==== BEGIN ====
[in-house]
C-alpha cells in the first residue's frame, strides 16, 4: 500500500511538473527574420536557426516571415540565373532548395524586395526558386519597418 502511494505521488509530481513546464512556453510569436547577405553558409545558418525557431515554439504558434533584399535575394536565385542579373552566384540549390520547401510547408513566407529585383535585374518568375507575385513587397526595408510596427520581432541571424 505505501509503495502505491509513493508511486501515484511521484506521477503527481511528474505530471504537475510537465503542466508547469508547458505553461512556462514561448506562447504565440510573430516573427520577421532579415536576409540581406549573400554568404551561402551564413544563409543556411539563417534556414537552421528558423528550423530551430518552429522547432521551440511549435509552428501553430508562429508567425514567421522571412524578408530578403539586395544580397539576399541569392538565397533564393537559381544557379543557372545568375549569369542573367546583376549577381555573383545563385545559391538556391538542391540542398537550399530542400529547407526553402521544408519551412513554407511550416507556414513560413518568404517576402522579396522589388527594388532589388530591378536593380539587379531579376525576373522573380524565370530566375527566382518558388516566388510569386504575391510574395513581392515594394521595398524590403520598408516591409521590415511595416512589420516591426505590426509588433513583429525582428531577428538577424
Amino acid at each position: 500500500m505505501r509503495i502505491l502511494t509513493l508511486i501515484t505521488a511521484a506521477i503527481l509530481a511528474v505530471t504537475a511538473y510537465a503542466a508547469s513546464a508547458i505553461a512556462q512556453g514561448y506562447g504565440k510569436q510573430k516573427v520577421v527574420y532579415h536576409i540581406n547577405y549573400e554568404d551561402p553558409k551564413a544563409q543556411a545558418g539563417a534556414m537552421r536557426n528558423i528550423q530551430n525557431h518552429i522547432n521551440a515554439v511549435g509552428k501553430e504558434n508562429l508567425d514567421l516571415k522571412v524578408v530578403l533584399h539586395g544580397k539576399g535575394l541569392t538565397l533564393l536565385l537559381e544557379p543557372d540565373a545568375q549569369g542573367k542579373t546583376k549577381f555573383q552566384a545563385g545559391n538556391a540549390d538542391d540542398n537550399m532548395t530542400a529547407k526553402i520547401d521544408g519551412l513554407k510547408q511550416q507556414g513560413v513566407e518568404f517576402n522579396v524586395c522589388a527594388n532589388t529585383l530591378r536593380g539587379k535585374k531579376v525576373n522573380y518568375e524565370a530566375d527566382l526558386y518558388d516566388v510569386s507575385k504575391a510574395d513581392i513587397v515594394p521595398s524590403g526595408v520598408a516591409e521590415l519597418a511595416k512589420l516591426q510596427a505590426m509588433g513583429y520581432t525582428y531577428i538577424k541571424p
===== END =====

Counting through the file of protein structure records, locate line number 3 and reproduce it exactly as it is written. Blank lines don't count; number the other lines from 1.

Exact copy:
Amino acid at each position: 500500500m505505501r509503495i502505491l502511494t509513493l508511486i501515484t505521488a511521484a506521477i503527481l509530481a511528474v505530471t504537475a511538473y510537465a503542466a508547469s513546464a508547458i505553461a512556462q512556453g514561448y506562447g504565440k510569436q510573430k516573427v520577421v527574420y532579415h536576409i540581406n547577405y549573400e554568404d551561402p553558409k551564413a544563409q543556411a545558418g539563417a534556414m537552421r536557426n528558423i528550423q530551430n525557431h518552429i522547432n521551440a515554439v511549435g509552428k501553430e504558434n508562429l508567425d514567421l516571415k522571412v524578408v530578403l533584399h539586395g544580397k539576399g535575394l541569392t538565397l533564393l536565385l537559381e544557379p543557372d540565373a545568375q549569369g542573367k542579373t546583376k549577381f555573383q552566384a545563385g545559391n538556391a540549390d538542391d540542398n537550399m532548395t530542400a529547407k526553402i520547401d521544408g519551412l513554407k510547408q511550416q507556414g513560413v513566407e518568404f517576402n522579396v524586395c522589388a527594388n532589388t529585383l530591378r536593380g539587379k535585374k531579376v525576373n522573380y518568375e524565370a530566375d527566382l526558386y518558388d516566388v510569386s507575385k504575391a510574395d513581392i513587397v515594394p521595398s524590403g526595408v520598408a516591409e521590415l519597418a511595416k512589420l516591426q510596427a505590426m509588433g513583429y520581432t525582428y531577428i538577424k541571424p